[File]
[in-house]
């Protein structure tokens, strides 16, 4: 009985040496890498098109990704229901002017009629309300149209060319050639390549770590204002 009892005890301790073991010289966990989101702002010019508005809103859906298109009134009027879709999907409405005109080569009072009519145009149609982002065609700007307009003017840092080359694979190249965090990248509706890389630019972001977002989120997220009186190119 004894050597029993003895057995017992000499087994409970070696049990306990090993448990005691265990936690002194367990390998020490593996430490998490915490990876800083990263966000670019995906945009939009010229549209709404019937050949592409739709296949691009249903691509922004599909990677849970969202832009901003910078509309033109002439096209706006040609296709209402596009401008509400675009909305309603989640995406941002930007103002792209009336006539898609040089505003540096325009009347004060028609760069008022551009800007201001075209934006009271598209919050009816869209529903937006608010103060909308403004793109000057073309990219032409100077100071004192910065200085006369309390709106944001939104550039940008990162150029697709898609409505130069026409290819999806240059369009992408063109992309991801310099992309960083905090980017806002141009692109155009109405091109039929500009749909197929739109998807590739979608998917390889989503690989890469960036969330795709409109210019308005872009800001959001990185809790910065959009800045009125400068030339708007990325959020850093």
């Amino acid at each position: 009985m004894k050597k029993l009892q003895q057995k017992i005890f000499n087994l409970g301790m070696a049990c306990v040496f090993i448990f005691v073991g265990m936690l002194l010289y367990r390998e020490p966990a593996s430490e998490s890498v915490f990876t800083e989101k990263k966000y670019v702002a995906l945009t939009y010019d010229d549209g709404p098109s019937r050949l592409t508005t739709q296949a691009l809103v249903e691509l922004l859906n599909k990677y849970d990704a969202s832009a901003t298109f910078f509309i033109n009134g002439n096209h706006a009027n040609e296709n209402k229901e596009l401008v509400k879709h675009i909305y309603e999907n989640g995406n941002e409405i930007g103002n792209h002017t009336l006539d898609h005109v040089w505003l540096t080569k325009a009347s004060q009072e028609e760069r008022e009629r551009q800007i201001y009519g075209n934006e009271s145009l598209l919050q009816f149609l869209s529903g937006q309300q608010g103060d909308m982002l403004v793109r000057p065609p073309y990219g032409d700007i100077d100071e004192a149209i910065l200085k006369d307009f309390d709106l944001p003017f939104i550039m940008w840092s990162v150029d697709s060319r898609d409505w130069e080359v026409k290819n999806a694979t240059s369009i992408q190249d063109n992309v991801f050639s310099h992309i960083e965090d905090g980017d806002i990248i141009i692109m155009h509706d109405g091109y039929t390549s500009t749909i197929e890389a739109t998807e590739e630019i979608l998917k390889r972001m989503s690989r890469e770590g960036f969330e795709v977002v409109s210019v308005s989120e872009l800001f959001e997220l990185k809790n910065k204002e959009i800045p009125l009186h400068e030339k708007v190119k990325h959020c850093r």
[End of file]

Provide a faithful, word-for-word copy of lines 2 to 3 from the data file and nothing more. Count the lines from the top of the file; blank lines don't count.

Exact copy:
């Protein structure tokens, strides 16, 4: 009985040496890498098109990704229901002017009629309300149209060319050639390549770590204002 009892005890301790073991010289966990989101702002010019508005809103859906298109009134009027879709999907409405005109080569009072009519145009149609982002065609700007307009003017840092080359694979190249965090990248509706890389630019972001977002989120997220009186190119 004894050597029993003895057995017992000499087994409970070696049990306990090993448990005691265990936690002194367990390998020490593996430490998490915490990876800083990263966000670019995906945009939009010229549209709404019937050949592409739709296949691009249903691509922004599909990677849970969202832009901003910078509309033109002439096209706006040609296709209402596009401008509400675009909305309603989640995406941002930007103002792209009336006539898609040089505003540096325009009347004060028609760069008022551009800007201001075209934006009271598209919050009816869209529903937006608010103060909308403004793109000057073309990219032409100077100071004192910065200085006369309390709106944001939104550039940008990162150029697709898609409505130069026409290819999806240059369009992408063109992309991801310099992309960083905090980017806002141009692109155009109405091109039929500009749909197929739109998807590739979608998917390889989503690989890469960036969330795709409109210019308005872009800001959001990185809790910065959009800045009125400068030339708007990325959020850093």
């Amino acid at each position: 009985m004894k050597k029993l009892q003895q057995k017992i005890f000499n087994l409970g301790m070696a049990c306990v040496f090993i448990f005691v073991g265990m936690l002194l010289y367990r390998e020490p966990a593996s430490e998490s890498v915490f990876t800083e989101k990263k966000y670019v702002a995906l945009t939009y010019d010229d549209g709404p098109s019937r050949l592409t508005t739709q296949a691009l809103v249903e691509l922004l859906n599909k990677y849970d990704a969202s832009a901003t298109f910078f509309i033109n009134g002439n096209h706006a009027n040609e296709n209402k229901e596009l401008v509400k879709h675009i909305y309603e999907n989640g995406n941002e409405i930007g103002n792209h002017t009336l006539d898609h005109v040089w505003l540096t080569k325009a009347s004060q009072e028609e760069r008022e009629r551009q800007i201001y009519g075209n934006e009271s145009l598209l919050q009816f149609l869209s529903g937006q309300q608010g103060d909308m982002l403004v793109r000057p065609p073309y990219g032409d700007i100077d100071e004192a149209i910065l200085k006369d307009f309390d709106l944001p003017f939104i550039m940008w840092s990162v150029d697709s060319r898609d409505w130069e080359v026409k290819n999806a694979t240059s369009i992408q190249d063109n992309v991801f050639s310099h992309i960083e965090d905090g980017d806002i990248i141009i692109m155009h509706d109405g091109y039929t390549s500009t749909i197929e890389a739109t998807e590739e630019i979608l998917k390889r972001m989503s690989r890469e770590g960036f969330e795709v977002v409109s210019v308005s989120e872009l800001f959001e997220l990185k809790n910065k204002e959009i800045p009125l009186h400068e030339k708007v190119k990325h959020c850093r």